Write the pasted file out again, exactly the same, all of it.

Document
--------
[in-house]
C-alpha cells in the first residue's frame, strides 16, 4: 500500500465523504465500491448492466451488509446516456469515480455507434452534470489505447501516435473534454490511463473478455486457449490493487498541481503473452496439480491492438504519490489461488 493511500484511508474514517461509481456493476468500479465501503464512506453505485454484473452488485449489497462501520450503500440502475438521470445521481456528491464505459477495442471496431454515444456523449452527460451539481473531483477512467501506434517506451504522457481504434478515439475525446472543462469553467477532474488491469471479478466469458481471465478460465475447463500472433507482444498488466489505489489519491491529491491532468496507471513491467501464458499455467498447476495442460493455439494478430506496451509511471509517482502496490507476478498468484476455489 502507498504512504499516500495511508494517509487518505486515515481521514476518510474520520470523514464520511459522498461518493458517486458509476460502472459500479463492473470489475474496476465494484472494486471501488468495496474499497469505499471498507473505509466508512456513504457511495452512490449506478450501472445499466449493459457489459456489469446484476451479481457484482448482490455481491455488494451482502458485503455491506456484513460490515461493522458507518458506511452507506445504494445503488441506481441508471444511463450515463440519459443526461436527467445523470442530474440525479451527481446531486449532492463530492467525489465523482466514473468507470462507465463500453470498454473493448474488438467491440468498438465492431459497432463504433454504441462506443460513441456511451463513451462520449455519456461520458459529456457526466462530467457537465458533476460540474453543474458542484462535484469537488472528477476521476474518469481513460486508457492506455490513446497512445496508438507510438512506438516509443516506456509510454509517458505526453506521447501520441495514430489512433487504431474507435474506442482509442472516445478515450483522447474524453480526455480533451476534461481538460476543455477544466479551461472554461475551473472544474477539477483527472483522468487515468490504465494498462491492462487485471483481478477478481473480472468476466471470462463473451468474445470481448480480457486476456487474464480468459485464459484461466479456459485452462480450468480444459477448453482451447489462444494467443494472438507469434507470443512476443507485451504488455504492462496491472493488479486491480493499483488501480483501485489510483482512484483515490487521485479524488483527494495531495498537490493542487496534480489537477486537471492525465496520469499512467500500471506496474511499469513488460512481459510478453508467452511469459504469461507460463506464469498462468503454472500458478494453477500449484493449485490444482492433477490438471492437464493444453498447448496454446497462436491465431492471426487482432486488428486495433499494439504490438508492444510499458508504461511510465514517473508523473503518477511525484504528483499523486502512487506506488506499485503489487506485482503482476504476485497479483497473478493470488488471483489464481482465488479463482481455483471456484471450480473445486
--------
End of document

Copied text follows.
[in-house]
C-alpha cells in the first residue's frame, strides 16, 4: 500500500465523504465500491448492466451488509446516456469515480455507434452534470489505447501516435473534454490511463473478455486457449490493487498541481503473452496439480491492438504519490489461488 493511500484511508474514517461509481456493476468500479465501503464512506453505485454484473452488485449489497462501520450503500440502475438521470445521481456528491464505459477495442471496431454515444456523449452527460451539481473531483477512467501506434517506451504522457481504434478515439475525446472543462469553467477532474488491469471479478466469458481471465478460465475447463500472433507482444498488466489505489489519491491529491491532468496507471513491467501464458499455467498447476495442460493455439494478430506496451509511471509517482502496490507476478498468484476455489 502507498504512504499516500495511508494517509487518505486515515481521514476518510474520520470523514464520511459522498461518493458517486458509476460502472459500479463492473470489475474496476465494484472494486471501488468495496474499497469505499471498507473505509466508512456513504457511495452512490449506478450501472445499466449493459457489459456489469446484476451479481457484482448482490455481491455488494451482502458485503455491506456484513460490515461493522458507518458506511452507506445504494445503488441506481441508471444511463450515463440519459443526461436527467445523470442530474440525479451527481446531486449532492463530492467525489465523482466514473468507470462507465463500453470498454473493448474488438467491440468498438465492431459497432463504433454504441462506443460513441456511451463513451462520449455519456461520458459529456457526466462530467457537465458533476460540474453543474458542484462535484469537488472528477476521476474518469481513460486508457492506455490513446497512445496508438507510438512506438516509443516506456509510454509517458505526453506521447501520441495514430489512433487504431474507435474506442482509442472516445478515450483522447474524453480526455480533451476534461481538460476543455477544466479551461472554461475551473472544474477539477483527472483522468487515468490504465494498462491492462487485471483481478477478481473480472468476466471470462463473451468474445470481448480480457486476456487474464480468459485464459484461466479456459485452462480450468480444459477448453482451447489462444494467443494472438507469434507470443512476443507485451504488455504492462496491472493488479486491480493499483488501480483501485489510483482512484483515490487521485479524488483527494495531495498537490493542487496534480489537477486537471492525465496520469499512467500500471506496474511499469513488460512481459510478453508467452511469459504469461507460463506464469498462468503454472500458478494453477500449484493449485490444482492433477490438471492437464493444453498447448496454446497462436491465431492471426487482432486488428486495433499494439504490438508492444510499458508504461511510465514517473508523473503518477511525484504528483499523486502512487506506488506499485503489487506485482503482476504476485497479483497473478493470488488471483489464481482465488479463482481455483471456484471450480473445486